What's your relationship these days with stress?
I don't feel pressured by work because I'm very accomplished at organising and making things happen on-time. It's a matter of fact that at Pentagram my team works the least nights because I make my decisions faster and I'm not doing a lot of rethinking. I've had a lot of fantastic teams and many former employees now run their own businesses. And I'm still friends with them. So part of the reason I like to work is because it's so social. If you go to work and it's not social it's largely because you're wearing your headphones and not getting up and talking to people.
Part of creative tension is making mistakes, allowing yourself to make mistakes and learning from them. Have there been any pivotal mistakes in your career you've learned from?
I remember business mistakes more than design mistakes. When I started my business with Terry Koppel in the eighties, Kurt Anderson was launching Spy Magazine and he wanted me to design it. We had just been through three magazine startups that had gone under and two of them stiffed us. I liked Kurt, but I just thought ‘I don't want to get involved in this’. And then of course Stephen Doyle did it and it was a huge hit. And I've always thought ‘just because something bad happened once, it doesn't mean it's going to happen the next time’. Sometimes you have to take the risk even if it's been faulty before, because it might be the time that it isn't. Kurt Anderson was smarter than the others, and I knew him and didn't think he would have stiffed us. It was just an ill informed decision.
Maybe a case of not trusting your gut because of history…
The history was very powerful. They went under and we lost a lot of money and it was depressing, so we decided to be much more prudent about what work we would take. That's understandable.
Who tells you when you're wrong or calls you out when you need to be called out these days?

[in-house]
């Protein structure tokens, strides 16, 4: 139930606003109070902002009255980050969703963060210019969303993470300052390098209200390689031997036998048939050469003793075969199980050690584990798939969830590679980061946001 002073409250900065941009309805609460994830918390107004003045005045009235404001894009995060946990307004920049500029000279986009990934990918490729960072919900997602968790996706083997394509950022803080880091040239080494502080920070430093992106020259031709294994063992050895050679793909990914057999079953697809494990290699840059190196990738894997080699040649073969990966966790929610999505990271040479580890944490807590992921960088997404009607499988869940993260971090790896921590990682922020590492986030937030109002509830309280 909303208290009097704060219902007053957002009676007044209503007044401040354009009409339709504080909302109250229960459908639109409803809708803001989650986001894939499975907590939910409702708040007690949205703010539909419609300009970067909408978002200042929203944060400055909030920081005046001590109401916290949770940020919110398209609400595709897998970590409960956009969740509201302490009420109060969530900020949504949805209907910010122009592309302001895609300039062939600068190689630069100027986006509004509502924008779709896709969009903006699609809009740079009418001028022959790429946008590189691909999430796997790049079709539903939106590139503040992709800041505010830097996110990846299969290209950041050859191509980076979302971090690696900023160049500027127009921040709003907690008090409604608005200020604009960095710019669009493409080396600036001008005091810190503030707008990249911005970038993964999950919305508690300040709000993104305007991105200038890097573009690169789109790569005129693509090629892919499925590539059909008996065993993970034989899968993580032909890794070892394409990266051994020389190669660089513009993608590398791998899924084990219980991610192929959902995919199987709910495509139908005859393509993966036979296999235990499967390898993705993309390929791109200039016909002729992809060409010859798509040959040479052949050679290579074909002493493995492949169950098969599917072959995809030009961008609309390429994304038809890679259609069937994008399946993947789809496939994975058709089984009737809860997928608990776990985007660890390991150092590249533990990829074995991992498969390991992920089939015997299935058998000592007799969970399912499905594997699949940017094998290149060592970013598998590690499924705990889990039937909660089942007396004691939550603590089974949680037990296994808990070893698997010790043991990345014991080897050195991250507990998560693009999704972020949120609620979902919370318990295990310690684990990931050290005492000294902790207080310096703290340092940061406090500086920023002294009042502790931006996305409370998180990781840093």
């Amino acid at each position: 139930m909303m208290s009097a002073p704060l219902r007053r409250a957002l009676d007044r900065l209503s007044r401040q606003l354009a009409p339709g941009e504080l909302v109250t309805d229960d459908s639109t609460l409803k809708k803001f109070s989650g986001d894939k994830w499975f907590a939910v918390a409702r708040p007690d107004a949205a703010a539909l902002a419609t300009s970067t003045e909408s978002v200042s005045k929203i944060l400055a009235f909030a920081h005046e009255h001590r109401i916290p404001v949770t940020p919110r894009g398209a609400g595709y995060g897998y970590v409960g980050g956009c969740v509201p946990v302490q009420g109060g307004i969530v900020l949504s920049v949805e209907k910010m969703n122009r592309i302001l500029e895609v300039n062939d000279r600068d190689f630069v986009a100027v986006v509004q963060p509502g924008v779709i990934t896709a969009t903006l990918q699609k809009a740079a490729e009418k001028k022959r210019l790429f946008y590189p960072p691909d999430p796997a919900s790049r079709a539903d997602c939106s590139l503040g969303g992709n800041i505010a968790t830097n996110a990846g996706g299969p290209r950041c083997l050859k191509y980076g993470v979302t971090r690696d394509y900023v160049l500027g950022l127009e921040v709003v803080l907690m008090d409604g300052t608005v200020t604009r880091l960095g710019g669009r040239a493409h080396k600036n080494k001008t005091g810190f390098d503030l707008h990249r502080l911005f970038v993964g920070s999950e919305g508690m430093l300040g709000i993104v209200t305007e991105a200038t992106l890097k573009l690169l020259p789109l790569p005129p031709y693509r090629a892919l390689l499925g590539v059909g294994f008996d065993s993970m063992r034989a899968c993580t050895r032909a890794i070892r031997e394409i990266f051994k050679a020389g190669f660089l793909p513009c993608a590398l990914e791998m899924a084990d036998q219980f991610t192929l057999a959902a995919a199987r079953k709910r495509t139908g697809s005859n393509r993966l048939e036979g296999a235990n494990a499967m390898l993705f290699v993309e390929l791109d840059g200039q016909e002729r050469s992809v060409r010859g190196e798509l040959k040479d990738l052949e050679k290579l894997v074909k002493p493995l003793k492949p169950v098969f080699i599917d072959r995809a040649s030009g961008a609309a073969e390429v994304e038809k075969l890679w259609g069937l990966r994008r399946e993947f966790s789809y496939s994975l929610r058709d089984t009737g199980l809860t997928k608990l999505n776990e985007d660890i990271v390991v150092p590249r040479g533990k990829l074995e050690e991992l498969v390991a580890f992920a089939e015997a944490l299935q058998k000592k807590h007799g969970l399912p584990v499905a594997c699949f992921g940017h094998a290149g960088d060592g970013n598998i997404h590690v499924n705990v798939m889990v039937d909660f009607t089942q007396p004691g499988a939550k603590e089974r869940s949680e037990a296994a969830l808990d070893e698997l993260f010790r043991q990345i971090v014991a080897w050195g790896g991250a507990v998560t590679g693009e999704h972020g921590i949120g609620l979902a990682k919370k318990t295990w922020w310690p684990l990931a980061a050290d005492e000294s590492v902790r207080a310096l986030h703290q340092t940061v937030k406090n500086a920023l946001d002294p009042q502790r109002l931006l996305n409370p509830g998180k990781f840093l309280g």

My partners do. My husband does. My team does. My dog does. I would say just about everybody I'm close to does.
I'm opinionated, but I'm not that fearful. I have a very important and prestigious partnership of people who are really, really smart and really, really talented and a lot of them are more talented than I am. I have students that I'm very close with, and I hire a lot of them. People will argue with me. I spent an hour yesterday arguing with Rory Simmons, my senior designer. He does my 3D work and we were arguing about a font for 45 minutes.
Part of being creative is having an interesting relationship with your own confidence at times. Did you ever have to overcome any big insecurities?
Between the age of 25 and 30 I had a considerable reputation, and there were awards where I really cleaned up. I developed a national reputation, was on the AIG board with Massimo Vignelli and all these design leaders when I was 28. So I had to remember I was ahead of the game in a youth period.
When I left CBS and started freelancing I found I had less control of the work that I did when I had the staff job. Then the Swatch thing happened. Tibor Kalman got up at a conference and made a speech making fun of my work and I felt like a total public failure. That Swatch poster was controversial — people accused me of plagiarism (I had permission and Herbert Matter was credited on the damn thing. It was a parody!)